Share This Page

Report blames pilot for 2011 Hawaii crash that killed Pittsburgh couple

| Friday, July 25, 2014, 11:00 p.m.
Michael Abel and Nicole Bevilacqua Abel were two engineers with a bright future ahead.

KAUNAKAKAI, Hawaii — The likely cause of a Molokai helicopter crash that killed all five people aboard was the pilot flying too close to the mountains during inclement weather, the National Transportation Safety Board determined in a final report published Friday.

Pilot Nathan Cline, newlyweds Michael and Nicole Abel of Pittsburgh, and Canadian couple Stuart Robertson and Eva Birgitta Wannersjo of Toronto died when the Blue Hawaiian Helicopters Eurocopter EC-130 crashed into mountains above an elementary school and burned. They were on a sightseeing tour of West Maui and Molokai.

“The pilot's failure to maintain clearance from mountainous terrain while operating in marginal weather conditions, which resulted in the impact of the horizontal stabilizer and lower forward portion of the fenestron (tail rotor) with ground and/or vegetation and led to the separation of the fenestron and the pilot's subsequent inability to maintain control,” the report concluded to be the crash's probable cause. “Contributing to the accident was the pilot's decision to operate into an area surrounded by rising terrain, low and possibly descending cloud bases, rain showers and high wind.”

Nicole Bevilacqua Abel, 28, was a native of Murrysville, and her husband grew up in North Versailles. The couple worked as engineers at the Westinghouse headquarters in Cranberry.

She was a graduate of Franklin Regional High School and Penn State. He was a 2004 graduate of East Allegheny High School and a 2008 graduate of Grove City College with a degree in mechanical engineering.

The helicopter was engulfed in flames after crashing near Kilohana Elementary School. The school's principal said at the time that there had just been a heavy downpour and he thought the loud boom from the crash was thunder.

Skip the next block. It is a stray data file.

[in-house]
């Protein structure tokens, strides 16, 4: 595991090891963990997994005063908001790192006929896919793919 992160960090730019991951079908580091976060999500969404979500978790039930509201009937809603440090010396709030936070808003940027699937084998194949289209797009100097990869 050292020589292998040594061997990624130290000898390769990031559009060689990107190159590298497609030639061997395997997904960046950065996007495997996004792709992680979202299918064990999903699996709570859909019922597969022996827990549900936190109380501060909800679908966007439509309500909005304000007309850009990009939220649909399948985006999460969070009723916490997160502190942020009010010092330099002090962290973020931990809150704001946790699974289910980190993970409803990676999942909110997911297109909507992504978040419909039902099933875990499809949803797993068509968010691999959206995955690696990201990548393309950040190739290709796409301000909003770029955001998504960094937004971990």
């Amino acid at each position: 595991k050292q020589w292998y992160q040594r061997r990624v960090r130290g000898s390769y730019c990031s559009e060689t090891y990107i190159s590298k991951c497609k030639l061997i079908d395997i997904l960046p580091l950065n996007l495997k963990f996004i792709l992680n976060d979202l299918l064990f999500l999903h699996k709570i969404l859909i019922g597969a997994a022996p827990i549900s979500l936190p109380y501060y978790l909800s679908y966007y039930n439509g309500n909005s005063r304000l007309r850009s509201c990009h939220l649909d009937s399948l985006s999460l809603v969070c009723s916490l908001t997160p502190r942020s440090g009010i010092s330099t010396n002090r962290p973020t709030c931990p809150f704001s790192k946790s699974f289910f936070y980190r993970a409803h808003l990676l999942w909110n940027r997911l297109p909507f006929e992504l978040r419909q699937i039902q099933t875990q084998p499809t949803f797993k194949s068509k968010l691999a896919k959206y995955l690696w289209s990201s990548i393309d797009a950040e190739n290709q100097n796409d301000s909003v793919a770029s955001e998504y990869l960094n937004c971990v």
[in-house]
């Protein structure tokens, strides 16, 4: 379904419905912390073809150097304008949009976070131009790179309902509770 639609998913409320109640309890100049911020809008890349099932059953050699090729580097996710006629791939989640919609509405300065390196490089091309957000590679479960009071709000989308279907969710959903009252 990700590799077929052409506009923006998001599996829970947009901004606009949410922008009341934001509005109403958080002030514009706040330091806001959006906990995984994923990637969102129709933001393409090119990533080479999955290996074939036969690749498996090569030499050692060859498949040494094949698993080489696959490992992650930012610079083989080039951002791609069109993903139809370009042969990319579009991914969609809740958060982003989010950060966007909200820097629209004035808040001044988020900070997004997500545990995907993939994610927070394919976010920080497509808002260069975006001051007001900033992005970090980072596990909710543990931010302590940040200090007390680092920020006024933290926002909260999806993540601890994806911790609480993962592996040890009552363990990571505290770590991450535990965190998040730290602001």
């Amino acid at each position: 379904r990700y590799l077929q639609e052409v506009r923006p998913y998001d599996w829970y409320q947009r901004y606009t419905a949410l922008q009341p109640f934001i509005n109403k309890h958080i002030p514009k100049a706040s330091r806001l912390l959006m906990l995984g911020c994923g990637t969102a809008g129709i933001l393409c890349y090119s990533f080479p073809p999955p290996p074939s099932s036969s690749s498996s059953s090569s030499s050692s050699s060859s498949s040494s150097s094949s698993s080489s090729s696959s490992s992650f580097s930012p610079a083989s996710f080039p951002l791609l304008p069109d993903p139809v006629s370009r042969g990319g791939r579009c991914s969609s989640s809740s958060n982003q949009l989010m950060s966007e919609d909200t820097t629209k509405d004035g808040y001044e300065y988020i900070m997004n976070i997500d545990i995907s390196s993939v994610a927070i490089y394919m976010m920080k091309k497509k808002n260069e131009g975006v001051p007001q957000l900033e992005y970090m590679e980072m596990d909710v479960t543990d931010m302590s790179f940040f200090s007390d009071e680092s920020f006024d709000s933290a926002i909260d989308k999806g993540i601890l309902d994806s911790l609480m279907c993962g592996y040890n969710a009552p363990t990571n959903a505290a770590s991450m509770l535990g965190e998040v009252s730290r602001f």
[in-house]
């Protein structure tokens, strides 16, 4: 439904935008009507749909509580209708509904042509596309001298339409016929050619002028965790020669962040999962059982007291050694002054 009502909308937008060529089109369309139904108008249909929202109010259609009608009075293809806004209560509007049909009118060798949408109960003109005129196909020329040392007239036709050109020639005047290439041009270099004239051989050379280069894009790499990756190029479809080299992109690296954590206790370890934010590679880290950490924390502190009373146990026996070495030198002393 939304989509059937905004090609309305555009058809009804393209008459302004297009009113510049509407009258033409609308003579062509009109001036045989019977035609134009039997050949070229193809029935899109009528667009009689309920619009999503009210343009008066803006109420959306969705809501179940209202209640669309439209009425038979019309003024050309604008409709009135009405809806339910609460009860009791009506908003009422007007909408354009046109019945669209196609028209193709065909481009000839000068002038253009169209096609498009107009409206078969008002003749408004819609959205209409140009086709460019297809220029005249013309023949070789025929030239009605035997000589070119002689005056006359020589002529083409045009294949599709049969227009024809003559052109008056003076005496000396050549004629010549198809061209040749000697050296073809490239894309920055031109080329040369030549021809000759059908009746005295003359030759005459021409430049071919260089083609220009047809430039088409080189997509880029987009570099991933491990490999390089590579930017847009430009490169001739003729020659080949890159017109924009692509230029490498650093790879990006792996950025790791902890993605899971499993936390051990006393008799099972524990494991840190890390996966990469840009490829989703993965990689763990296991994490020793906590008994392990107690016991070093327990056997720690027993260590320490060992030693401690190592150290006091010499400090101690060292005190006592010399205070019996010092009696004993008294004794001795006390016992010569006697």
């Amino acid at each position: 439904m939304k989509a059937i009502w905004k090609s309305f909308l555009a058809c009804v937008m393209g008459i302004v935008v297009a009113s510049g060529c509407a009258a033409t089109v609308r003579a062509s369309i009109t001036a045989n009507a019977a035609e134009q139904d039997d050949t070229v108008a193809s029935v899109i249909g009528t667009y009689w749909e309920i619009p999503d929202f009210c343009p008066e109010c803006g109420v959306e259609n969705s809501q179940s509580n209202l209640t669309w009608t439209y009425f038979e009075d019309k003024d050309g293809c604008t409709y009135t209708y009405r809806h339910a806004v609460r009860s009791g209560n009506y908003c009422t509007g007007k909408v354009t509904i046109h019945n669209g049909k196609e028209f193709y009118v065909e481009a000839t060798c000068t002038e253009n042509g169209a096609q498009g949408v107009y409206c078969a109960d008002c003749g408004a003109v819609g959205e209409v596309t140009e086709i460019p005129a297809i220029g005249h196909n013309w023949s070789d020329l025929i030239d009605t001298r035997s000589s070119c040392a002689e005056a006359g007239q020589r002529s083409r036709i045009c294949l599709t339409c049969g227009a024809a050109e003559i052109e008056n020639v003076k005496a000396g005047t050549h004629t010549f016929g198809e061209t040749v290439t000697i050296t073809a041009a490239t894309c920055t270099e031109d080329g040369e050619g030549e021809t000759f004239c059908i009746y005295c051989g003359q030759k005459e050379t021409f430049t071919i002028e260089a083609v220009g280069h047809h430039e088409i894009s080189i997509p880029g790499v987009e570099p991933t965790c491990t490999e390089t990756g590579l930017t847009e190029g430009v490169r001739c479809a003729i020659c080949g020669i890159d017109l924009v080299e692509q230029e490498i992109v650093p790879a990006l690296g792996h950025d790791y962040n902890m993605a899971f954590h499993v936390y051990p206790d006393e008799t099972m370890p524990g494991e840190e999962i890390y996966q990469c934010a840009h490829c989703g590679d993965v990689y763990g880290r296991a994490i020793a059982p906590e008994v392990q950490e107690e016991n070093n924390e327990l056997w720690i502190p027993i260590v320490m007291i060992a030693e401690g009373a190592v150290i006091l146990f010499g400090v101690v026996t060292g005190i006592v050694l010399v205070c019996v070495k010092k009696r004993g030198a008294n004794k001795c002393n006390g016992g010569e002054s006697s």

Blue Hawaiian Helicopters President Patricia Chevalier said in a statement that the company was studying the report and “taking the findings to heart to further improve our processes and procedures.”

A lawsuit filed by the family of a passenger against Blue Hawaiian was settled in March for an undisclosed amount, the Maui News reported.

TribLIVE commenting policy

You are solely responsible for your comments and by using TribLive.com you agree to our Terms of Service.

We moderate comments. Our goal is to provide substantive commentary for a general readership. By screening submissions, we provide a space where readers can share intelligent and informed commentary that enhances the quality of our news and information.

While most comments will be posted if they are on-topic and not abusive, moderating decisions are subjective. We will make them as carefully and consistently as we can. Because of the volume of reader comments, we cannot review individual moderation decisions with readers.

We value thoughtful comments representing a range of views that make their point quickly and politely. We make an effort to protect discussions from repeated comments either by the same reader or different readers

We follow the same standards for taste as the daily newspaper. A few things we won't tolerate: personal attacks, obscenity, vulgarity, profanity (including expletives and letters followed by dashes), commercial promotion, impersonations, incoherence, proselytizing and SHOUTING. Don't include URLs to Web sites.

We do not edit comments. They are either approved or deleted. We reserve the right to edit a comment that is quoted or excerpted in an article. In this case, we may fix spelling and punctuation.

We welcome strong opinions and criticism of our work, but we don't want comments to become bogged down with discussions of our policies and we will moderate accordingly.

We appreciate it when readers and people quoted in articles or blog posts point out errors of fact or emphasis and will investigate all assertions. But these suggestions should be sent via e-mail. To avoid distracting other readers, we won't publish comments that suggest a correction. Instead, corrections will be made in a blog post or in an article.